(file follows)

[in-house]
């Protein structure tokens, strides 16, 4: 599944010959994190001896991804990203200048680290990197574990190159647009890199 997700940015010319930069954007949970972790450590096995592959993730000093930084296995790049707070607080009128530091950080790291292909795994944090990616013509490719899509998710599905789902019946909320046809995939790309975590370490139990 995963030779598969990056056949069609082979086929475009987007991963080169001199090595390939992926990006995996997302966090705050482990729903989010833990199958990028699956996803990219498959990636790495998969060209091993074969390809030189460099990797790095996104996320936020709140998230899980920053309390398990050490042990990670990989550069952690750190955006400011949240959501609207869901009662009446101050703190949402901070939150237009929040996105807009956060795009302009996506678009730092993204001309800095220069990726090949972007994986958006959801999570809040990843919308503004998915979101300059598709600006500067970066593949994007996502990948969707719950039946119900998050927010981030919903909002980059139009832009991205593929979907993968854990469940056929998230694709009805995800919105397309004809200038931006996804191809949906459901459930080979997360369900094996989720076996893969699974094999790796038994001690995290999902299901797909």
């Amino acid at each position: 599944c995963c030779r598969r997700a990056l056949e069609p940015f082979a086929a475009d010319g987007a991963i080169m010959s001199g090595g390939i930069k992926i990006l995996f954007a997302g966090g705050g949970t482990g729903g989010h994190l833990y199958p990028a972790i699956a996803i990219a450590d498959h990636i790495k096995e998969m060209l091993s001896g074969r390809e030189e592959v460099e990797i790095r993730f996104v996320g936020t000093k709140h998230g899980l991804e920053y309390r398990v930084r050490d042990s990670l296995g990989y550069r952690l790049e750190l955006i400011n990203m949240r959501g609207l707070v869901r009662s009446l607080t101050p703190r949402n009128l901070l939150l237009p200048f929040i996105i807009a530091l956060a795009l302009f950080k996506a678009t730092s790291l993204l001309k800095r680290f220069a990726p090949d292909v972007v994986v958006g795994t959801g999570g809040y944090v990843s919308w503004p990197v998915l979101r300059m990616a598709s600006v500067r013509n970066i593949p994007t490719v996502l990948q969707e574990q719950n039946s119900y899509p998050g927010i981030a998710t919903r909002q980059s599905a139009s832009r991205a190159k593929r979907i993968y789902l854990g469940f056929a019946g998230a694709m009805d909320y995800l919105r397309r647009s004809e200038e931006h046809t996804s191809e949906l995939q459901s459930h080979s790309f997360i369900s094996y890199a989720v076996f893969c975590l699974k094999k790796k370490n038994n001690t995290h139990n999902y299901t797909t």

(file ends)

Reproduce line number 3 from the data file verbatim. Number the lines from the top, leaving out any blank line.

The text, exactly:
């Amino acid at each position: 599944c995963c030779r598969r997700a990056l056949e069609p940015f082979a086929a475009d010319g987007a991963i080169m010959s001199g090595g390939i930069k992926i990006l995996f954007a997302g966090g705050g949970t482990g729903g989010h994190l833990y199958p990028a972790i699956a996803i990219a450590d498959h990636i790495k096995e998969m060209l091993s001896g074969r390809e030189e592959v460099e990797i790095r993730f996104v996320g936020t000093k709140h998230g899980l991804e920053y309390r398990v930084r050490d042990s990670l296995g990989y550069r952690l790049e750190l955006i400011n990203m949240r959501g609207l707070v869901r009662s009446l607080t101050p703190r949402n009128l901070l939150l237009p200048f929040i996105i807009a530091l956060a795009l302009f950080k996506a678009t730092s790291l993204l001309k800095r680290f220069a990726p090949d292909v972007v994986v958006g795994t959801g999570g809040y944090v990843s919308w503004p990197v998915l979101r300059m990616a598709s600006v500067r013509n970066i593949p994007t490719v996502l990948q969707e574990q719950n039946s119900y899509p998050g927010i981030a998710t919903r909002q980059s599905a139009s832009r991205a190159k593929r979907i993968y789902l854990g469940f056929a019946g998230a694709m009805d909320y995800l919105r397309r647009s004809e200038e931006h046809t996804s191809e949906l995939q459901s459930h080979s790309f997360i369900s094996y890199a989720v076996f893969c975590l699974k094999k790796k370490n038994n001690t995290h139990n999902y299901t797909t």